Original languageEnglish (US)
Article number104368
JournalPsychoneuroendocrinology
Volume110
DOIs
StatePublished - Dec 1 2019

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Heterosexuality
Fathers
C-Reactive Protein
Mothers
Sexual Behavior
Linear Models
Sexual Minorities
Social Support
Sample Size
Longitudinal Studies
Buffers
Health

Keywords

  • C-reactive protein
  • Cardiovascular risk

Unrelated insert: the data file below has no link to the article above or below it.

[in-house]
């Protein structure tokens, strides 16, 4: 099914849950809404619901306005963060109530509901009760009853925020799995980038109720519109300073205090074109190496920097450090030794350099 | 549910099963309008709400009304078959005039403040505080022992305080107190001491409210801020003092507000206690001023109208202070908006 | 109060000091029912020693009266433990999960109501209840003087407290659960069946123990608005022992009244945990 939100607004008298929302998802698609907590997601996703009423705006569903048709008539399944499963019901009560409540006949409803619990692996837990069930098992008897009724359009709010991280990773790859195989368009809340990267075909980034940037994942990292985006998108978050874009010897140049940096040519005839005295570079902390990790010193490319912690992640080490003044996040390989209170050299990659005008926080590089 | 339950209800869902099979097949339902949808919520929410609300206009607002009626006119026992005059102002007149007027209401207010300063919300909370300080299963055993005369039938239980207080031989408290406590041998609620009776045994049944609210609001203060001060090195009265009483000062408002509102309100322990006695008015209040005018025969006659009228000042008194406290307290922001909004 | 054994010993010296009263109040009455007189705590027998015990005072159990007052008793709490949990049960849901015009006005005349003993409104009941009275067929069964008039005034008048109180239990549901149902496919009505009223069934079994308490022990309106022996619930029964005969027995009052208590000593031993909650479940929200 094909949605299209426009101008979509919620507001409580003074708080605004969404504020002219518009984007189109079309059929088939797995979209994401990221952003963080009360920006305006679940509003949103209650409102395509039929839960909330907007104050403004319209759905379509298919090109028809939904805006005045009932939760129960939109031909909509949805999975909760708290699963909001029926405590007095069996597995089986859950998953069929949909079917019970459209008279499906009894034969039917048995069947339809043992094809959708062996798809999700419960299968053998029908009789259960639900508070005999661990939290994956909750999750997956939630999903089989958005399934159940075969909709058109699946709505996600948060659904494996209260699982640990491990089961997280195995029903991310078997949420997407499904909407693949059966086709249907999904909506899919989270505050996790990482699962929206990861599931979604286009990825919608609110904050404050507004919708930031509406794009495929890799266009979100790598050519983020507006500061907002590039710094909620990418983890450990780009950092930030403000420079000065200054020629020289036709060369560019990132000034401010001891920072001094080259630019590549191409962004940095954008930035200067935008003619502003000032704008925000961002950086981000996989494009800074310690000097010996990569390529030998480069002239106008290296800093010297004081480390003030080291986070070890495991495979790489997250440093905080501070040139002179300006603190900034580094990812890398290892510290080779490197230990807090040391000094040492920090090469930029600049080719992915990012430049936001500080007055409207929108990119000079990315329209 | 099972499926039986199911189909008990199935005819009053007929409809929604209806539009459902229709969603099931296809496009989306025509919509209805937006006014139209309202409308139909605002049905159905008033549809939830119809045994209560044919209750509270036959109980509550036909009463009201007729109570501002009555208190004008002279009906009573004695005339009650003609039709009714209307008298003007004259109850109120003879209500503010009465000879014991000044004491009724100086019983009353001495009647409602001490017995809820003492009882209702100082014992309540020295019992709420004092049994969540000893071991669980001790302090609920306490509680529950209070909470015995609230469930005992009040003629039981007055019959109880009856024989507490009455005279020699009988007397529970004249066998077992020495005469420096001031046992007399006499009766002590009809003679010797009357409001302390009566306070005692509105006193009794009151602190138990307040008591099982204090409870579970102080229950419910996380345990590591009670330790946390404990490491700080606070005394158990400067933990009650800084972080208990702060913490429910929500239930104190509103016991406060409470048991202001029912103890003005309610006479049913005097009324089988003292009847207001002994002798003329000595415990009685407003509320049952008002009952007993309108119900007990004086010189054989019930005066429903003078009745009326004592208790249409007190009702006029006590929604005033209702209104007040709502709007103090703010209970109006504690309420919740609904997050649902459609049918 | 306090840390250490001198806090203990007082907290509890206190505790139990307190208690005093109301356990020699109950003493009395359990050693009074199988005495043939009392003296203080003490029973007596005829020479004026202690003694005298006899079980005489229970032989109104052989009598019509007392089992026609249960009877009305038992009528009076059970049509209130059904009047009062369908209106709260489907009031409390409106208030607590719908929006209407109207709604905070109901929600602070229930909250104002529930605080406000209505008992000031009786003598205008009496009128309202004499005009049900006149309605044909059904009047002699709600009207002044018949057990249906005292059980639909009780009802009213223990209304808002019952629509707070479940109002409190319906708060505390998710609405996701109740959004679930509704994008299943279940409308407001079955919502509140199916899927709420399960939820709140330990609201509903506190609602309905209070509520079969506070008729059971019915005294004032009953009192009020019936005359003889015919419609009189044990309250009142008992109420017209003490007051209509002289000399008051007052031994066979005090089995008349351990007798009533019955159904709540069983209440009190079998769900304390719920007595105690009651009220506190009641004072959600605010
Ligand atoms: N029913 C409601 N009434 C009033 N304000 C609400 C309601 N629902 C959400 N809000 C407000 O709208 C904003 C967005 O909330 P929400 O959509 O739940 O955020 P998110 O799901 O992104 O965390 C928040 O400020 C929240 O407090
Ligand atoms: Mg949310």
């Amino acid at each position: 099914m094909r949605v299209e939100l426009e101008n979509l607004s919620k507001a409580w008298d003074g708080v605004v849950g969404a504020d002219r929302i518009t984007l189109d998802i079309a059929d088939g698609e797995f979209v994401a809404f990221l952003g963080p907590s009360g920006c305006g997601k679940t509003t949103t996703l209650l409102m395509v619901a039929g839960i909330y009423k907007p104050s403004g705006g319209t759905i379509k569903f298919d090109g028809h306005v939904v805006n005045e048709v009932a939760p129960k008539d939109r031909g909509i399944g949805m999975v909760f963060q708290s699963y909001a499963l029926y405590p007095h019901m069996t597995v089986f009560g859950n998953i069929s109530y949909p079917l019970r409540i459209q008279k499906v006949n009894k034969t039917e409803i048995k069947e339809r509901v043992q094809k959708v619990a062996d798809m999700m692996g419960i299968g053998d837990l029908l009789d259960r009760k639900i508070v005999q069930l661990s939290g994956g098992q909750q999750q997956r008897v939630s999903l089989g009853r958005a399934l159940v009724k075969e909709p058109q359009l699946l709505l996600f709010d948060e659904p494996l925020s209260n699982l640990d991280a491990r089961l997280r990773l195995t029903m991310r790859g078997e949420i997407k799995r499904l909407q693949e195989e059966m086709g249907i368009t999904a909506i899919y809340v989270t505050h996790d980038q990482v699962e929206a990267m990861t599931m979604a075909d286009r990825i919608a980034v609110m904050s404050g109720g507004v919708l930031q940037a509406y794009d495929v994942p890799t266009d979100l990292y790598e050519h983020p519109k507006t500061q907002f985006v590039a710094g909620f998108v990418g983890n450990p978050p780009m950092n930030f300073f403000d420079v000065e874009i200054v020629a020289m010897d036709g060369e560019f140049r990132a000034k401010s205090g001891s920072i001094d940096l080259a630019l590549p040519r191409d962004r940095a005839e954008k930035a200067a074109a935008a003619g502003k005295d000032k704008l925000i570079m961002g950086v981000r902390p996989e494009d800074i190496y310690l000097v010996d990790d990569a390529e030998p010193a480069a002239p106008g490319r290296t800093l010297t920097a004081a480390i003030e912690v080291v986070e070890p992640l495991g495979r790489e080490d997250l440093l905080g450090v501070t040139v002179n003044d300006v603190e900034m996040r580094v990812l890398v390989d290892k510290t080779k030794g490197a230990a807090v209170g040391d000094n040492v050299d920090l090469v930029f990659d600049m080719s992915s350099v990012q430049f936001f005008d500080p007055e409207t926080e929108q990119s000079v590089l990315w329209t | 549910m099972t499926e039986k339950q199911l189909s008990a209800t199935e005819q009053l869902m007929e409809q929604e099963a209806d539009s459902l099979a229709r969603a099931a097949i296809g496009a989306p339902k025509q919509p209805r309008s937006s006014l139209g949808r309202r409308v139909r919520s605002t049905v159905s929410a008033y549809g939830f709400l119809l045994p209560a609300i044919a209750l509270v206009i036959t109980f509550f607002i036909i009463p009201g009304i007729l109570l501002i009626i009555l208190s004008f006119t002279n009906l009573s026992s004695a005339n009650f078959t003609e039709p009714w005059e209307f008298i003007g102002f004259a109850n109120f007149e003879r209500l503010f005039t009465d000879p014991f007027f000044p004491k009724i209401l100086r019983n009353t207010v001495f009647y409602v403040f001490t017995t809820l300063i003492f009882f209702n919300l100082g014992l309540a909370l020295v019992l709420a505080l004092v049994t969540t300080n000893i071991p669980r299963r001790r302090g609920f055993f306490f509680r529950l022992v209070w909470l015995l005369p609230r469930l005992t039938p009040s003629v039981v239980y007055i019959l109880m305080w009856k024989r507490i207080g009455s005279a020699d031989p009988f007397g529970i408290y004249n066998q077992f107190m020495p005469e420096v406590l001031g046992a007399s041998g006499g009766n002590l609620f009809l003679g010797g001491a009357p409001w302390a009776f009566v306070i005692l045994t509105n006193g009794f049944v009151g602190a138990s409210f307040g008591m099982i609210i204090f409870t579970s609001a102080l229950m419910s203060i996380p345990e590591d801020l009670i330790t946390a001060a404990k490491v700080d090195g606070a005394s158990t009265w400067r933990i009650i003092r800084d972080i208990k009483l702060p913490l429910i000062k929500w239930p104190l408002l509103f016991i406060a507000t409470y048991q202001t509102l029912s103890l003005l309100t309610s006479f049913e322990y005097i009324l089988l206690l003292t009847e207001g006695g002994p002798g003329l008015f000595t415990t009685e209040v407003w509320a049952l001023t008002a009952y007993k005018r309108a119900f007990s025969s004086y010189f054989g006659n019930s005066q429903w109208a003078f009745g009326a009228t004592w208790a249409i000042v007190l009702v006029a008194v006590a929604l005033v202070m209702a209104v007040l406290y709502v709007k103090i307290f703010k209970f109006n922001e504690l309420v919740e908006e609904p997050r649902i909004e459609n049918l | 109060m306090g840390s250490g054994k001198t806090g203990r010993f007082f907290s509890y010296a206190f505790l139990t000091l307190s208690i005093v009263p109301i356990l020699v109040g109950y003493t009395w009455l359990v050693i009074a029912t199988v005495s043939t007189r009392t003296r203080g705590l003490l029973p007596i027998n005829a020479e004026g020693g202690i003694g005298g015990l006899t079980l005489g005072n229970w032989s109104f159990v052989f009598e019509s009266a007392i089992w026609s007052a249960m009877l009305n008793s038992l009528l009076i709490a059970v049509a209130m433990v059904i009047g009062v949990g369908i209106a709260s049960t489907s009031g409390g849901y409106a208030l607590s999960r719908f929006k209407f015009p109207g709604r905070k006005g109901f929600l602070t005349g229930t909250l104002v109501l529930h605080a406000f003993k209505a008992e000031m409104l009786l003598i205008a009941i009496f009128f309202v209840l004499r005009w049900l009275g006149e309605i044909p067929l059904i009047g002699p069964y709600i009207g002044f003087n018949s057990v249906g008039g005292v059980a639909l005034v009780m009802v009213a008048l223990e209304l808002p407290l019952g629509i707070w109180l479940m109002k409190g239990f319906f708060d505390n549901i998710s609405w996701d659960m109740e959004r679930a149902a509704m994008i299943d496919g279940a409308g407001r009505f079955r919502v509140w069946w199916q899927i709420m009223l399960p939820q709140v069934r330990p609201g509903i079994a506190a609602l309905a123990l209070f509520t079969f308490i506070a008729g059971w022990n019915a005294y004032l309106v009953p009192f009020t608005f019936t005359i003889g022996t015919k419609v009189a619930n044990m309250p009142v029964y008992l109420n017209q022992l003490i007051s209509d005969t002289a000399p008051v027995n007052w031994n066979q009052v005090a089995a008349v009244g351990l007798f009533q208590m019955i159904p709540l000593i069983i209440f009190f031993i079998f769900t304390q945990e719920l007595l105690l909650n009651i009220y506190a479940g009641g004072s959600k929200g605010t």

• Discrimination
  • Father support
  • Sexual orientation

ASJC Scopus subject areas

  • Endocrinology, Diabetes and Metabolism
  • Endocrinology
  • Endocrine and Autonomic Systems
  • Psychiatry and Mental health
  • Biological Psychiatry

Cite this

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title = "Father support is protective against the negative effects of perceived discrimination on CRP among sexual minorities but not heterosexuals",